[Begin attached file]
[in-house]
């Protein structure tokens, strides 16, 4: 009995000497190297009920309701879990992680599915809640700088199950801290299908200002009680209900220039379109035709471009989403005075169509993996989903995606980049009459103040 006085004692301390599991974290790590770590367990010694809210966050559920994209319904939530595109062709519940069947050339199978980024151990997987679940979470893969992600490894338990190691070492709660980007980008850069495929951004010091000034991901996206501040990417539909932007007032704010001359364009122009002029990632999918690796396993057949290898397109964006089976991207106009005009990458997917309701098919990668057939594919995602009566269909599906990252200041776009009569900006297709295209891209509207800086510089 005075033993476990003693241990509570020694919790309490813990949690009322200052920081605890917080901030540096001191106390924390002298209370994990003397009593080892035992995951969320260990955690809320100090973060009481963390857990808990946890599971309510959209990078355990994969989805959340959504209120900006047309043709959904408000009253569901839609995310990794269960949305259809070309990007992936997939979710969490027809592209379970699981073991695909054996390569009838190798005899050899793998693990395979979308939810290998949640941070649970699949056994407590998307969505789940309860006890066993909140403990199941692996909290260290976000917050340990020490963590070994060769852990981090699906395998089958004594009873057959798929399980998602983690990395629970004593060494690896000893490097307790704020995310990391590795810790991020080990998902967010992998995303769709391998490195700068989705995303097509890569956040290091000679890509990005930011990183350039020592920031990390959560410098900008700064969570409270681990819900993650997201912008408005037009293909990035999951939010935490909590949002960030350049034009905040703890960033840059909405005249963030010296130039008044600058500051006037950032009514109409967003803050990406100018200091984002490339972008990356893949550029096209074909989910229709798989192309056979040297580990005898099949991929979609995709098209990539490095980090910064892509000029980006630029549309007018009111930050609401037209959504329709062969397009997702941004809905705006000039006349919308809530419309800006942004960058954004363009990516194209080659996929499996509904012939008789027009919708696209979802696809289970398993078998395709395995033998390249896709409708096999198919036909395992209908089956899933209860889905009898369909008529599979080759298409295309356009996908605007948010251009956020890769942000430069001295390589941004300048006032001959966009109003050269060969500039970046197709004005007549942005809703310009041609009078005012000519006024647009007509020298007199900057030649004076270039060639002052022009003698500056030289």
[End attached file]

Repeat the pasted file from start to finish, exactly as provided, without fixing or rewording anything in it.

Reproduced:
[in-house]
């Protein structure tokens, strides 16, 4: 009995000497190297009920309701879990992680599915809640700088199950801290299908200002009680209900220039379109035709471009989403005075169509993996989903995606980049009459103040 006085004692301390599991974290790590770590367990010694809210966050559920994209319904939530595109062709519940069947050339199978980024151990997987679940979470893969992600490894338990190691070492709660980007980008850069495929951004010091000034991901996206501040990417539909932007007032704010001359364009122009002029990632999918690796396993057949290898397109964006089976991207106009005009990458997917309701098919990668057939594919995602009566269909599906990252200041776009009569900006297709295209891209509207800086510089 005075033993476990003693241990509570020694919790309490813990949690009322200052920081605890917080901030540096001191106390924390002298209370994990003397009593080892035992995951969320260990955690809320100090973060009481963390857990808990946890599971309510959209990078355990994969989805959340959504209120900006047309043709959904408000009253569901839609995310990794269960949305259809070309990007992936997939979710969490027809592209379970699981073991695909054996390569009838190798005899050899793998693990395979979308939810290998949640941070649970699949056994407590998307969505789940309860006890066993909140403990199941692996909290260290976000917050340990020490963590070994060769852990981090699906395998089958004594009873057959798929399980998602983690990395629970004593060494690896000893490097307790704020995310990391590795810790991020080990998902967010992998995303769709391998490195700068989705995303097509890569956040290091000679890509990005930011990183350039020592920031990390959560410098900008700064969570409270681990819900993650997201912008408005037009293909990035999951939010935490909590949002960030350049034009905040703890960033840059909405005249963030010296130039008044600058500051006037950032009514109409967003803050990406100018200091984002490339972008990356893949550029096209074909989910229709798989192309056979040297580990005898099949991929979609995709098209990539490095980090910064892509000029980006630029549309007018009111930050609401037209959504329709062969397009997702941004809905705006000039006349919308809530419309800006942004960058954004363009990516194209080659996929499996509904012939008789027009919708696209979802696809289970398993078998395709395995033998390249896709409708096999198919036909395992209908089956899933209860889905009898369909008529599979080759298409295309356009996908605007948010251009956020890769942000430069001295390589941004300048006032001959966009109003050269060969500039970046197709004005007549942005809703310009041609009078005012000519006024647009007509020298007199900057030649004076270039060639002052022009003698500056030289």